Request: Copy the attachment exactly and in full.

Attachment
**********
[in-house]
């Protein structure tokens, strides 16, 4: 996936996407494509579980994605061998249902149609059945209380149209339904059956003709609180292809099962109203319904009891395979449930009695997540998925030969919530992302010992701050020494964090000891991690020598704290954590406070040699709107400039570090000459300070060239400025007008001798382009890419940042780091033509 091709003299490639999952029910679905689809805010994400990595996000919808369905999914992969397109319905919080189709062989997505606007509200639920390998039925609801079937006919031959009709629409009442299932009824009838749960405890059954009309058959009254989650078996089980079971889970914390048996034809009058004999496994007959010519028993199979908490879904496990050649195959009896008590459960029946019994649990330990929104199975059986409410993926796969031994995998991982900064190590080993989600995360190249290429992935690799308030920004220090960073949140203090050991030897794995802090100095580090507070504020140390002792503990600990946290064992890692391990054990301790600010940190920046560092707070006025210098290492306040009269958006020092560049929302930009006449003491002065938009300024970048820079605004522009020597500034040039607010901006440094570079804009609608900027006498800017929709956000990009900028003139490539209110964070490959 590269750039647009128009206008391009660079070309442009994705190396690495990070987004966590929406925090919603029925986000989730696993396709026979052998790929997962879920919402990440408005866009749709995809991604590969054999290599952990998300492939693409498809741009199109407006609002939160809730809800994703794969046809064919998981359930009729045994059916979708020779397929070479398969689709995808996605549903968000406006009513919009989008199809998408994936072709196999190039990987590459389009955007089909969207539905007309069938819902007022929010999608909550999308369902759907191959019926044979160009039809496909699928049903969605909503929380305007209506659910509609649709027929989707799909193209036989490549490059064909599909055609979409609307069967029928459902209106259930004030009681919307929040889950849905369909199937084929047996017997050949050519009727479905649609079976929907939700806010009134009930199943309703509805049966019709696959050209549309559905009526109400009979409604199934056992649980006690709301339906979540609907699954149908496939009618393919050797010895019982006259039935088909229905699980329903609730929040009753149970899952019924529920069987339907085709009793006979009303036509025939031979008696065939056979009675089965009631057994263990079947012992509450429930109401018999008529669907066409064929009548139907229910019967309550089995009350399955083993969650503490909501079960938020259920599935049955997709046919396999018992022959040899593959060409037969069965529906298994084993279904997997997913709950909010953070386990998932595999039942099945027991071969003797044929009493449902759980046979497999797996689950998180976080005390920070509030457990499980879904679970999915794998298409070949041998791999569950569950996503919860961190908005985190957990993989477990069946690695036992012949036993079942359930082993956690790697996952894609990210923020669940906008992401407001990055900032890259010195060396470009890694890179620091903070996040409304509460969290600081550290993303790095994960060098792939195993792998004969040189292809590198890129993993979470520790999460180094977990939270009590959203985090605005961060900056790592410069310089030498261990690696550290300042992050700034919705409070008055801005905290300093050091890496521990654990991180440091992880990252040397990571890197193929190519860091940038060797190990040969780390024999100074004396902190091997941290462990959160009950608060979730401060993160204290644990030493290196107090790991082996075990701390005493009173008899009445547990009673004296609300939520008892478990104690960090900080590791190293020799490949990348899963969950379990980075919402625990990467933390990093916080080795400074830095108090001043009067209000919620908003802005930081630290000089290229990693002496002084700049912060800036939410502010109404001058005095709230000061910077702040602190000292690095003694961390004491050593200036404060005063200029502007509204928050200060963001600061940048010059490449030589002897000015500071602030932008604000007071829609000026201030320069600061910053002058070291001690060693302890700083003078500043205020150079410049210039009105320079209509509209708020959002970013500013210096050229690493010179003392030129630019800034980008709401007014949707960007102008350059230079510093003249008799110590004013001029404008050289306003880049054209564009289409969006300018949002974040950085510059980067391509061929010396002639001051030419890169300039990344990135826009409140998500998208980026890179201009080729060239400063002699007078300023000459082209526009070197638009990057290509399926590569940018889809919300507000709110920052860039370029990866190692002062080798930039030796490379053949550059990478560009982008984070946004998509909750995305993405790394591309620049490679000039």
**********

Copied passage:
[in-house]
């Protein structure tokens, strides 16, 4: 996936996407494509579980994605061998249902149609059945209380149209339904059956003709609180292809099962109203319904009891395979449930009695997540998925030969919530992302010992701050020494964090000891991690020598704290954590406070040699709107400039570090000459300070060239400025007008001798382009890419940042780091033509 091709003299490639999952029910679905689809805010994400990595996000919808369905999914992969397109319905919080189709062989997505606007509200639920390998039925609801079937006919031959009709629409009442299932009824009838749960405890059954009309058959009254989650078996089980079971889970914390048996034809009058004999496994007959010519028993199979908490879904496990050649195959009896008590459960029946019994649990330990929104199975059986409410993926796969031994995998991982900064190590080993989600995360190249290429992935690799308030920004220090960073949140203090050991030897794995802090100095580090507070504020140390002792503990600990946290064992890692391990054990301790600010940190920046560092707070006025210098290492306040009269958006020092560049929302930009006449003491002065938009300024970048820079605004522009020597500034040039607010901006440094570079804009609608900027006498800017929709956000990009900028003139490539209110964070490959 590269750039647009128009206008391009660079070309442009994705190396690495990070987004966590929406925090919603029925986000989730696993396709026979052998790929997962879920919402990440408005866009749709995809991604590969054999290599952990998300492939693409498809741009199109407006609002939160809730809800994703794969046809064919998981359930009729045994059916979708020779397929070479398969689709995808996605549903968000406006009513919009989008199809998408994936072709196999190039990987590459389009955007089909969207539905007309069938819902007022929010999608909550999308369902759907191959019926044979160009039809496909699928049903969605909503929380305007209506659910509609649709027929989707799909193209036989490549490059064909599909055609979409609307069967029928459902209106259930004030009681919307929040889950849905369909199937084929047996017997050949050519009727479905649609079976929907939700806010009134009930199943309703509805049966019709696959050209549309559905009526109400009979409604199934056992649980006690709301339906979540609907699954149908496939009618393919050797010895019982006259039935088909229905699980329903609730929040009753149970899952019924529920069987339907085709009793006979009303036509025939031979008696065939056979009675089965009631057994263990079947012992509450429930109401018999008529669907066409064929009548139907229910019967309550089995009350399955083993969650503490909501079960938020259920599935049955997709046919396999018992022959040899593959060409037969069965529906298994084993279904997997997913709950909010953070386990998932595999039942099945027991071969003797044929009493449902759980046979497999797996689950998180976080005390920070509030457990499980879904679970999915794998298409070949041998791999569950569950996503919860961190908005985190957990993989477990069946690695036992012949036993079942359930082993956690790697996952894609990210923020669940906008992401407001990055900032890259010195060396470009890694890179620091903070996040409304509460969290600081550290993303790095994960060098792939195993792998004969040189292809590198890129993993979470520790999460180094977990939270009590959203985090605005961060900056790592410069310089030498261990690696550290300042992050700034919705409070008055801005905290300093050091890496521990654990991180440091992880990252040397990571890197193929190519860091940038060797190990040969780390024999100074004396902190091997941290462990959160009950608060979730401060993160204290644990030493290196107090790991082996075990701390005493009173008899009445547990009673004296609300939520008892478990104690960090900080590791190293020799490949990348899963969950379990980075919402625990990467933390990093916080080795400074830095108090001043009067209000919620908003802005930081630290000089290229990693002496002084700049912060800036939410502010109404001058005095709230000061910077702040602190000292690095003694961390004491050593200036404060005063200029502007509204928050200060963001600061940048010059490449030589002897000015500071602030932008604000007071829609000026201030320069600061910053002058070291001690060693302890700083003078500043205020150079410049210039009105320079209509509209708020959002970013500013210096050229690493010179003392030129630019800034980008709401007014949707960007102008350059230079510093003249008799110590004013001029404008050289306003880049054209564009289409969006300018949002974040950085510059980067391509061929010396002639001051030419890169300039990344990135826009409140998500998208980026890179201009080729060239400063002699007078300023000459082209526009070197638009990057290509399926590569940018889809919300507000709110920052860039370029990866190692002062080798930039030796490379053949550059990478560009982008984070946004998509909750995305993405790394591309620049490679000039």